Cory Honickman, psychologist, marriage planner and creator of the Marriage Prep Adventure series, offers some expertise on how to nail down your emotional needs so you can communicate them to a partner and enjoy better results in your relationship.
Q: Why aren’t more people aware of their emotional needs?
A: Most people aren’t really conscious of things like that. If you really want to know, you can find out, but it’s not something people invest their time in. They know they have needs, but they don’t consider the fact that they can discover what they are and relate them to their partner in a way that helps to satisfy them.
Q: Are emotional needs mostly universal, or particular to the individual?
A: Each individual is unique, and people’s emotional needs can differ pretty wildly. Some needs are really common, and others only certain people find important. For example, some people think it’s really important to have an attractive partner, while a lot of people don’t. For women, open communication is probably one of the biggest issues; they need to be able to talk honestly to their partner about their emotions. For men, they want someone more flexible who goes with the flow.
Q: Do certain emotional needs cancel each other out?
A: Absolutely. If a man has a need to be with a very attractive woman, and a woman needs to not have to worry about her appearance, then they’re both out of luck. In order to really be compatible, you have to have your emotional needs in alignment.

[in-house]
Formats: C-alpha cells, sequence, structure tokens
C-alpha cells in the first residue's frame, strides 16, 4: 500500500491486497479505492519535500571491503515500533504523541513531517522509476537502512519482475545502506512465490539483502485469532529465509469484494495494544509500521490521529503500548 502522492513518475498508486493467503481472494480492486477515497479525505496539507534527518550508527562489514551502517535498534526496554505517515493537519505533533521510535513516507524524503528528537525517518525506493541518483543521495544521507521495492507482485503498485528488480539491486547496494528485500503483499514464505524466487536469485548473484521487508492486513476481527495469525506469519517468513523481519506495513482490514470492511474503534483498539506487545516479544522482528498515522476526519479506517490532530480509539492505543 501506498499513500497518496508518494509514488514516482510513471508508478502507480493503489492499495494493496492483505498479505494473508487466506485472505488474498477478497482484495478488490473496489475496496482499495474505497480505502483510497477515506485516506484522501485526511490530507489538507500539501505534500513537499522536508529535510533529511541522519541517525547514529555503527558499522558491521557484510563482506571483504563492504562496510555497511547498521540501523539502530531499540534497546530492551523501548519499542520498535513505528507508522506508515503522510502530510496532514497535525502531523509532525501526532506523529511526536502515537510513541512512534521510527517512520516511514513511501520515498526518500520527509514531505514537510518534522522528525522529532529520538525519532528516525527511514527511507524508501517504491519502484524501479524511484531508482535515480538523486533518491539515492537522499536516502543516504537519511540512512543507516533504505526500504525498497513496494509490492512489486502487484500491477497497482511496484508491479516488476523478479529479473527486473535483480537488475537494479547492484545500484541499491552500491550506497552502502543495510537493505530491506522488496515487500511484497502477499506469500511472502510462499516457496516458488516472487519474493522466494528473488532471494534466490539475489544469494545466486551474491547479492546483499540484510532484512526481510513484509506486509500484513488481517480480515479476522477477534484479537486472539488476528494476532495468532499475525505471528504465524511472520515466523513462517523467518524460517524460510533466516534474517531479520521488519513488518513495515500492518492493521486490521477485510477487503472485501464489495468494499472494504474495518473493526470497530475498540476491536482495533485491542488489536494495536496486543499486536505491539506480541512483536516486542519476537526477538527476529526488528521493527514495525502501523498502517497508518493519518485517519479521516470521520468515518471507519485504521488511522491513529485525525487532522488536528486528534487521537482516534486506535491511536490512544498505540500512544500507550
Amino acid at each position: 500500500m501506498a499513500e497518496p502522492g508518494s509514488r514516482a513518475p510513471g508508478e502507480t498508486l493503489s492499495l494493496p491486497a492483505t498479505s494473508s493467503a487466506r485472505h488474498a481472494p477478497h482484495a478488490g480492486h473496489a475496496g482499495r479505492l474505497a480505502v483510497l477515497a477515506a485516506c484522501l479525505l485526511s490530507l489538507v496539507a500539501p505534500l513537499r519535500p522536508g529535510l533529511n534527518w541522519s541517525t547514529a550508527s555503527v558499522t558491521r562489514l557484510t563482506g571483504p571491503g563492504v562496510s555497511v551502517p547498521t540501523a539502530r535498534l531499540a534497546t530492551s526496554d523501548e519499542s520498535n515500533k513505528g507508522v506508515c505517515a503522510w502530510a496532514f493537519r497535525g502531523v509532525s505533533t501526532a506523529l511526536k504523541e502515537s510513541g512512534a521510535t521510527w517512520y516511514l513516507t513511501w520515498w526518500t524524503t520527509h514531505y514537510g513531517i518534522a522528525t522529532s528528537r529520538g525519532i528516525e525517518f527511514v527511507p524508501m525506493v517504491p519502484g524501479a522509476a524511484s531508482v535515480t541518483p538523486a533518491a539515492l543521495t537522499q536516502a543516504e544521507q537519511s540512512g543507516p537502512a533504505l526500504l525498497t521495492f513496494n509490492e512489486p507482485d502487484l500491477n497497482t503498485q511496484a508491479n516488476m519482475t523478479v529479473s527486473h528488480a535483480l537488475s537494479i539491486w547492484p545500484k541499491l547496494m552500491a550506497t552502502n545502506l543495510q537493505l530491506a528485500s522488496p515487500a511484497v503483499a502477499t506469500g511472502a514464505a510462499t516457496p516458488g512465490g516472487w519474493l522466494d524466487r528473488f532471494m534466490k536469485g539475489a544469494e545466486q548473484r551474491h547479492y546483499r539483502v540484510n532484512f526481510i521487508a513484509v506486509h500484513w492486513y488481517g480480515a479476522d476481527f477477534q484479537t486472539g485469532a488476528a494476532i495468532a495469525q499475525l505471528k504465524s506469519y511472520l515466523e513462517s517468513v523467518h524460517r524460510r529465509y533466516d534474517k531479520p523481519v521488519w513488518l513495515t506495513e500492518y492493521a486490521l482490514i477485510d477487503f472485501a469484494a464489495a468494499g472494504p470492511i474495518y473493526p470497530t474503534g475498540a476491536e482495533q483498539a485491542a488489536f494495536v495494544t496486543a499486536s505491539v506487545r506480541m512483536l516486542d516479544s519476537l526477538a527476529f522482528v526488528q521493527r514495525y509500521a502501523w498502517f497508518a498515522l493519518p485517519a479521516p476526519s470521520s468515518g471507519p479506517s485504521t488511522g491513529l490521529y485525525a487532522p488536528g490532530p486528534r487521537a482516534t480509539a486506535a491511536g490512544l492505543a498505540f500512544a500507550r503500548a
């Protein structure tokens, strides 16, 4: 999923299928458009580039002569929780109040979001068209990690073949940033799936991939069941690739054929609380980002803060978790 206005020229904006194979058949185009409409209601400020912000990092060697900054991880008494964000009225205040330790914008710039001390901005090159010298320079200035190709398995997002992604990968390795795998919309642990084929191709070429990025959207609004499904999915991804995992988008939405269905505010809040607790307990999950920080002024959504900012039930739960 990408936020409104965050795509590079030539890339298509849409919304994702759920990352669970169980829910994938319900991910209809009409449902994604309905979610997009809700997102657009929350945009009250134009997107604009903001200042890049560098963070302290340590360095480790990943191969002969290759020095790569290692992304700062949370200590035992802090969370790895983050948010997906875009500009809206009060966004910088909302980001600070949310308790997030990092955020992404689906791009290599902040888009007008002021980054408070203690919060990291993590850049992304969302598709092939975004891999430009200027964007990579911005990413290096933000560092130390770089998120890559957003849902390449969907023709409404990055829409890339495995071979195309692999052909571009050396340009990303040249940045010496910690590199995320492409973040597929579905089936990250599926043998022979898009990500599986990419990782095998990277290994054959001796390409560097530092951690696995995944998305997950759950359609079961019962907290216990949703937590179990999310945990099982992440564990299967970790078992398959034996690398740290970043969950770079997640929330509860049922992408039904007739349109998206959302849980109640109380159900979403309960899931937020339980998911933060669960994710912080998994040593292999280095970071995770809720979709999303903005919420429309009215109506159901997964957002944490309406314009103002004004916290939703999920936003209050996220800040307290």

Q: Are some emotional needs tougher to uncover than others?
A: I think you can figure out any emotional need, as long as you put the work into it.
Q: So where do you start if you want to figure out what your emotional needs are?
A: First, I would make a list of possible emotional needs — this would include things like domestic roles, family, social experiences, spirituality and communication. Then rate those needs from one to 10, based on how important you think they are. Anything that’s a nine or 10 is obviously a very strong need.
Q: Is this easier to do when you’re in a relationship, so that you have someone to relate the needs to?
A: It’s actually more important to do this before you get into a relationship because that’s where everything starts. A big mistake that people make is that they don’t find out who they are and what they want and need in life before they partner with someone. Then they — especially women — try to become what their partner wants. Not only is it easier to be yourself, but it makes more sense. I think you should do your own work before you even get into a relationship. There are a lot of people who meet when they’re young and they don’t get a chance to do that, which is why people who get married in their late 20s have a better chance for success. Once you know your deal-breakers, needs, wants, values and expectations, it’s just a matter of being able to articulate it to someone else.